What is corporate compliance? Simply put, corporate compliance is the process of making sure your company and employees follow the laws, regulations, standards, and ethical practices that apply to your organization.
Effective corporate compliance will cover both internal policies and rules and federal and state laws. Enforcing compliance in corporate policy will help your company prevent and detect violations of rules. This can save your organization from fines and lawsuits.
Corporate compliance also lays out expectations for employee behavior, helps your staff stay focused on your organization’s broader goals, and helps operations run smoothly. This process should be ongoing. Most organizations establish a corporate compliance program to help govern policies and compliance.
Compliance Services we provide
Risk Assessment – Finding the problems first so you can put a plan in place to remediate and bring a client up to an acceptable level of risk. We assess your policies and procedures, build a compliance framework, scan for security vulnerabilities and give you an executive summary with gap analyses, risks and recommendations.
HIPAA – The Health Insurance Portability and Accountability Act of 1996 (HIPAA) required the Secretary of the U.S. Department of Health and Human Services (HHS) to develop regulations protecting the privacy and security of certain health information. To fulfill this requirement, HHS published what are commonly known as the HIPAA Privacy Rule and the HIPAA Security Rule. The Privacy Rule, or Standards for Privacy of Individually Identifiable Health Information, establishes national standards for the protection of certain health information.
NIST – NIST guidance provides the recommended security-controls standards for information systems at federal agencies. The government endorses these standards, and companies comply with NIST standards because they encompass security best practices controls across a wide range of industries.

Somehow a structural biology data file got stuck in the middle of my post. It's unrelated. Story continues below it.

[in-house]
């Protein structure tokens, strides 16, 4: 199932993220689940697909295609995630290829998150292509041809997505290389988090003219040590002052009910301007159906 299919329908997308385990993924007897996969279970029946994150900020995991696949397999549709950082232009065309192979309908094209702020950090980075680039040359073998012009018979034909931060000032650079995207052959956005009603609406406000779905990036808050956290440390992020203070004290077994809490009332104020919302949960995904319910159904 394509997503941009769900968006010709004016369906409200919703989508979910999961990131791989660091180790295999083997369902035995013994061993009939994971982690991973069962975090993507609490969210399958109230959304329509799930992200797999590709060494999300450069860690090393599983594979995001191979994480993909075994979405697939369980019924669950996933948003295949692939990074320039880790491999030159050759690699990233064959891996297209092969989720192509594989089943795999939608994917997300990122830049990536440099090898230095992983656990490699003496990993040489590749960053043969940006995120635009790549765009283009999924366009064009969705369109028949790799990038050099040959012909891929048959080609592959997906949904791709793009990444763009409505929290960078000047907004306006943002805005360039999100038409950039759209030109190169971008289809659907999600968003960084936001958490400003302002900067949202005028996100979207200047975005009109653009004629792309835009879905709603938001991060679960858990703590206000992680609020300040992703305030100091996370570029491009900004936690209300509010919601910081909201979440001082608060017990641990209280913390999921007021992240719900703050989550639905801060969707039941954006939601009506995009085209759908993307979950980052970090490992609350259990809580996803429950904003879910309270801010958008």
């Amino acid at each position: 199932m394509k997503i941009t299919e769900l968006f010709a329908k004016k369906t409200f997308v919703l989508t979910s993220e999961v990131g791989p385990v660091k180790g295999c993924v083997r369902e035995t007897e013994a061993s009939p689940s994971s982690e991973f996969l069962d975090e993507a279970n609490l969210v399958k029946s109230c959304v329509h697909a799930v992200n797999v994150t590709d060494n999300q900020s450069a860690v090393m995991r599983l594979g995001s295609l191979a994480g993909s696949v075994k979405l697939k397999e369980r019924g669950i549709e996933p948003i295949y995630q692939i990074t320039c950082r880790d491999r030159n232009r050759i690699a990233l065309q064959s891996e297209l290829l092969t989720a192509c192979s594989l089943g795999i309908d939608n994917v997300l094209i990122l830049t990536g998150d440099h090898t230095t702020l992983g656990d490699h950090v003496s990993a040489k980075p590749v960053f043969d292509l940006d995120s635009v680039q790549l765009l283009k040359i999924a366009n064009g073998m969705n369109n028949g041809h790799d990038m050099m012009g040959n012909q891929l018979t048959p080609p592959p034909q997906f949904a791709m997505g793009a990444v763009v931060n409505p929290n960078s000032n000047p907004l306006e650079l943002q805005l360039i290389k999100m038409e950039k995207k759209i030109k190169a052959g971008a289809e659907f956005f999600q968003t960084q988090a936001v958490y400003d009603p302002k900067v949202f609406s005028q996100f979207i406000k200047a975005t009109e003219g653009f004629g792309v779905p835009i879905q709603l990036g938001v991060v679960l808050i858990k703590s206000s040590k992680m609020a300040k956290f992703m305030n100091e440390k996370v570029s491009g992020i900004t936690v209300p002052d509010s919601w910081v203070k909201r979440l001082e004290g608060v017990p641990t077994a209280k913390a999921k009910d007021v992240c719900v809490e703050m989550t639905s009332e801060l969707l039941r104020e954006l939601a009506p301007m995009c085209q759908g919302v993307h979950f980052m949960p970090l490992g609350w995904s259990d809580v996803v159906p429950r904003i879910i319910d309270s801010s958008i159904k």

PCI 3.2 – Payment Card Industry Data Security Standard (PCI DSS) is a set of requirements designed to ensure that any company that processes, transmits, or stores credit card information, maintains a secure environment.
ISO 27001 – Using this family of standards will help your organization manage the security of assets such as financial information, intellectual property, employee details or information entrusted to you by third parties.
GLBA – The Gramm-Leach-Bliley Act (GLBA) removed restrictions prevented any one financial institution from operating as any combination of an investment bank, commercial bank, or insurance company. It is also known as the Financial Services Modernization Act of 1999.
FINRA – FINRA regulates trading in equities, corporate bonds, securities futures, and options. All firms dealing in securities that are not regulated by another SRO, such as by the Municipal Securities Rulemaking Board (MSRB), are required to be member firms of the FINRA. As part of its regulatory authority FINRA periodically conducts regulatory exams of its regulated institutions.
SANS 20 – The project was initiated early in 2008 as a response to extreme data losses experienced by organizations in the US defense industrial base and recently. The publication was initially developed by the SANS Institute and became the SANS 20 Framework.
GDPR – European Union’s General Data Protection Regulation (GDPR) The GDPR’s main purpose is to protect and provide rights to EU individuals whose data is being captured by organizations.